National Organization for Women, Iowa records
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Scope and Contents
The National Organization for Women (NOW) Iowa records date from 1976-1997 and measure approximately 6 linear feet. The materials consist of subject files arranged in alphabetical order. The files generally contain a mix of administrative records, such as minutes, financial records, and correspondence, as well as collected publications and clippings and ephemera including event flyers, invitations, and brochures.
Topical strengths of the collection include NOW’s organizing in support of both the Iowa state and federal Equal Rights Amendments (ERAs), chapter resources and forms, and material on various forms of sex discrimination, including in literature, sports, finances, vocational education, and insurance. The ERA files also include collected materials from individuals and organizations who opposed the amendment. The chapter resources files contain information about creating and maintaining strong local NOW chapters of NOW and forms of support available from the state and national organizations. The collection also includes a number of files documenting LGBTQ+ organizing in Iowa in the 1980s and 1990s, including materials from "Freedom Weeks" similar to contemporary Pride celebrations, records of NOW's active lesbian rights committee, and local LGBTQ+ publications.
- Creation: 1976-1989
- National Organization for Women. Iowa (Organization)
Conditions Governing Access
The records are open for research.
Conditions Governing Use
Copyright held by the donor has been transferred to the University of Iowa.
However, copyright status for some collection materials may be unknown. Transmission or reproduction of materials protected by U.S. Copyright Law (Title 17, U.S.C.) beyond that allowed by fair use requires the written permission of the copyright owner. Works not in the public domain cannot be commercially exploited without permission of the copyright owners. Responsibility and potential liability based on copyright infringement for any use rests exclusively and solely with the user. Users must properly acknowledge the Iowa Women’s Archives, The University of Iowa Libraries, as the source of the material. For further information, visit https://www.lib.uiowa.edu/sc/services/rights/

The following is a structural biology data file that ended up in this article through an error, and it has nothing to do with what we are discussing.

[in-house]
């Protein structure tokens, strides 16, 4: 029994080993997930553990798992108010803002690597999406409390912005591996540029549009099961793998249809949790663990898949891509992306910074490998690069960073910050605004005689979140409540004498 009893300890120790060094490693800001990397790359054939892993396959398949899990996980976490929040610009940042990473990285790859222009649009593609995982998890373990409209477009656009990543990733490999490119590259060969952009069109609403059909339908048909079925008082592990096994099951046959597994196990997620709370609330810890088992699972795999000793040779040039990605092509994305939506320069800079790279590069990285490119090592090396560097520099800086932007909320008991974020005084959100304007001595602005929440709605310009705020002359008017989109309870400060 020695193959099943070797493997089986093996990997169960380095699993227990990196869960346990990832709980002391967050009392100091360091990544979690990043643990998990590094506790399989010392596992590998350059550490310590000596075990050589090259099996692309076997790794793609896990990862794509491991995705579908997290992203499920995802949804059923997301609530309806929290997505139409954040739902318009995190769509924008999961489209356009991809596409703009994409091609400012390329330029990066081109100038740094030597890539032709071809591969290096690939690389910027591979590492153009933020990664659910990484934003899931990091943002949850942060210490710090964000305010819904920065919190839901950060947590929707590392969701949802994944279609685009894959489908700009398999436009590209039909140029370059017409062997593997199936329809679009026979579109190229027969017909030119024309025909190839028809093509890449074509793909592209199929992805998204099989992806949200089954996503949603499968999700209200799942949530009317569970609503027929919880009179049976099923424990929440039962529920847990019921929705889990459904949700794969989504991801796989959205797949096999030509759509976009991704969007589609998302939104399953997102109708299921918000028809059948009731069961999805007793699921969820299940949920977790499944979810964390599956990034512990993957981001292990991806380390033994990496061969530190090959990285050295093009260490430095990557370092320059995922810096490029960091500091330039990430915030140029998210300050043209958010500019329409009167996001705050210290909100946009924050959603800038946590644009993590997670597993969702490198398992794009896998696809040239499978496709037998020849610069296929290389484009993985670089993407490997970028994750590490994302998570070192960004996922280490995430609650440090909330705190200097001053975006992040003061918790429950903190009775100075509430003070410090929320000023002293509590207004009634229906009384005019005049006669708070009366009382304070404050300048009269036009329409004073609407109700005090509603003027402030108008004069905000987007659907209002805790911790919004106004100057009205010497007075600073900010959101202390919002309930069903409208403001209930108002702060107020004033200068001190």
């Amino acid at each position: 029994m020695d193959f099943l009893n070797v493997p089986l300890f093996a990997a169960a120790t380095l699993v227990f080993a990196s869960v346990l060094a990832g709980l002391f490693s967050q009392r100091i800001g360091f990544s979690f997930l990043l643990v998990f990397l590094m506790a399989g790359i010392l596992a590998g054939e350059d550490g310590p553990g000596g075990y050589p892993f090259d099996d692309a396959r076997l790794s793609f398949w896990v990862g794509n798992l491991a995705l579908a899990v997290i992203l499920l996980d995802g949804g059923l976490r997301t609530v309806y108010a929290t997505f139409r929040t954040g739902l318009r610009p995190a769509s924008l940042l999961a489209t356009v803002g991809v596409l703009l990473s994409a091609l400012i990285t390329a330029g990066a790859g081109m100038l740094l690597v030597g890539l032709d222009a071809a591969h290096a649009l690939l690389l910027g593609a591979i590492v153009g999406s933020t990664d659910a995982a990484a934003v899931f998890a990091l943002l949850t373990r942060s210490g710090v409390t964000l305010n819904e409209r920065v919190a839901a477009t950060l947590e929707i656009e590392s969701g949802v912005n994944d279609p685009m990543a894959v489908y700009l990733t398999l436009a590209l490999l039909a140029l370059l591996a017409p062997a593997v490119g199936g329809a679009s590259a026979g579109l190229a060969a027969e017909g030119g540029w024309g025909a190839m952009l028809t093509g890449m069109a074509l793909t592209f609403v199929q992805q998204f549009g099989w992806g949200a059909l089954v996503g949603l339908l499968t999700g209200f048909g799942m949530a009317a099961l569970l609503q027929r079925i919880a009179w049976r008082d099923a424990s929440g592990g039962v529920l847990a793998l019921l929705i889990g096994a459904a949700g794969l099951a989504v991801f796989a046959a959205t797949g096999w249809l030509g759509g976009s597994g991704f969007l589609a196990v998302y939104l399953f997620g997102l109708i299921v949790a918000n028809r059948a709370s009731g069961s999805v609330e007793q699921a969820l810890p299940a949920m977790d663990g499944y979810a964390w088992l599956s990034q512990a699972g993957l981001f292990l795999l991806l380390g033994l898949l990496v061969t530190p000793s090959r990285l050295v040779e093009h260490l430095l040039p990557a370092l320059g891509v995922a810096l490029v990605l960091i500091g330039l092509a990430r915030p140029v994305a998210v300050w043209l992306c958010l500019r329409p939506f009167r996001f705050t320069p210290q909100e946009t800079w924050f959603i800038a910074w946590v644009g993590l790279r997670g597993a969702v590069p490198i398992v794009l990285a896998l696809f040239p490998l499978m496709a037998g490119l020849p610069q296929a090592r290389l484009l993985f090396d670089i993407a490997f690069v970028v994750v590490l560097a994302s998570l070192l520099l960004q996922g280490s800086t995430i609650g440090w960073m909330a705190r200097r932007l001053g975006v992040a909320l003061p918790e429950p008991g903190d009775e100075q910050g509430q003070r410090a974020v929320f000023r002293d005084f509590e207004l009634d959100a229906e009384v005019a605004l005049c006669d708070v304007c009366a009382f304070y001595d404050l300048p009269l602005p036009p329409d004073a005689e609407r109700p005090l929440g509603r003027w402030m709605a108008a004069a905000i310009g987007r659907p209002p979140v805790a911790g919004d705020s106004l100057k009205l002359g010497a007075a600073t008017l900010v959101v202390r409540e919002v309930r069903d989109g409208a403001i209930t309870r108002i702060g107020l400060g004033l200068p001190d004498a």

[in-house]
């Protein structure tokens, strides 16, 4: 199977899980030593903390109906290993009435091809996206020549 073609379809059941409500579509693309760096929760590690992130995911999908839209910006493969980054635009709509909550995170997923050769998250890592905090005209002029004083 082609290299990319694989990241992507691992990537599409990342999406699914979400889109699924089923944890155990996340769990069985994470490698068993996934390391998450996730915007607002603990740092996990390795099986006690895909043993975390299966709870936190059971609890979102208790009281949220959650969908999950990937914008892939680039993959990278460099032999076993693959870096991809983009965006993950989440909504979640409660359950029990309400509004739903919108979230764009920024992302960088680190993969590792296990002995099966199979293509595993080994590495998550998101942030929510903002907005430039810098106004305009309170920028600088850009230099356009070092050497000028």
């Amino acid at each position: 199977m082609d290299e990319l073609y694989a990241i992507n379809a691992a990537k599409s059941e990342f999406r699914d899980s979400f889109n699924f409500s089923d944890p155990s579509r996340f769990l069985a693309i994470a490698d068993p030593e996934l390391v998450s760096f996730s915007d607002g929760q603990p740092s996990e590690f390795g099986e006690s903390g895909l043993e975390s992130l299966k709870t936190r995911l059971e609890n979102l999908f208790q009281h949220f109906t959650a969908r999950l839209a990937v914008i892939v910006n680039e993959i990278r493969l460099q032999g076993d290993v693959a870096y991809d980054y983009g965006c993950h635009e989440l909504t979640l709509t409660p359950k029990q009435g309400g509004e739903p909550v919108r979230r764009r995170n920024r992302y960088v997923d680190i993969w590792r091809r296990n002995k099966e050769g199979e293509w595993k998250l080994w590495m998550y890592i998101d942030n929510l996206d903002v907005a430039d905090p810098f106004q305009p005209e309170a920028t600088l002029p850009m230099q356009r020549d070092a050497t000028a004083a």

Biographical / Historical
The National Organization for Women (NOW) was a grassroots organization focused on women’s rights and equality established in 1966. The organization is generally considered one of the major political organs of the “second wave” of feminist activism in the United States.
In 1971, inspired by the demonstrations NOW had organized for its Women’s March for Equality action the previous year, a group of Cedar Rapids women including Sarah Hanley and Bev Mitchell organized a Women’s Caucus, which became a local NOW chapter in 1973. Chapters were founded around the same time in Des Moines (where Virginia Watkins was a key early organizer) and Ames (where Sally Hacker played a major role). A pre-existing feminist group in Dubuque affiliated with NOW in 1973 as well. While members of some early chapters communicated with one another and occasionally held meetings, there was no statewide organizational apparatus for several years. Irene Talbott became the first state coordinator for Iowa NOW in the mid-1970s and began publishing a newsletter. Local chapters advanced their feminist political agenda in a wide variety of ways, including organizing protests against advertising or events they saw as sexist, advocating for more athletic opportunities for young women in public schools, and compiling data on sex discrimination in the workplace. Most chapters took an active role in campaigning for the Equal Rights Amendment, including supporting ratification campaigns in nearby states and the 1980 and 1992 referenda which would have added an ERA to the Iowa constitution.
6.1 Linear Feet
Language of Materials
Feminist activist organization records.
Method of Acquisition
The records (donor no. 14) were donated by the Iowa National Organization for Women in 1990.
- Special Collections staff.
- Language of description
- Script of description
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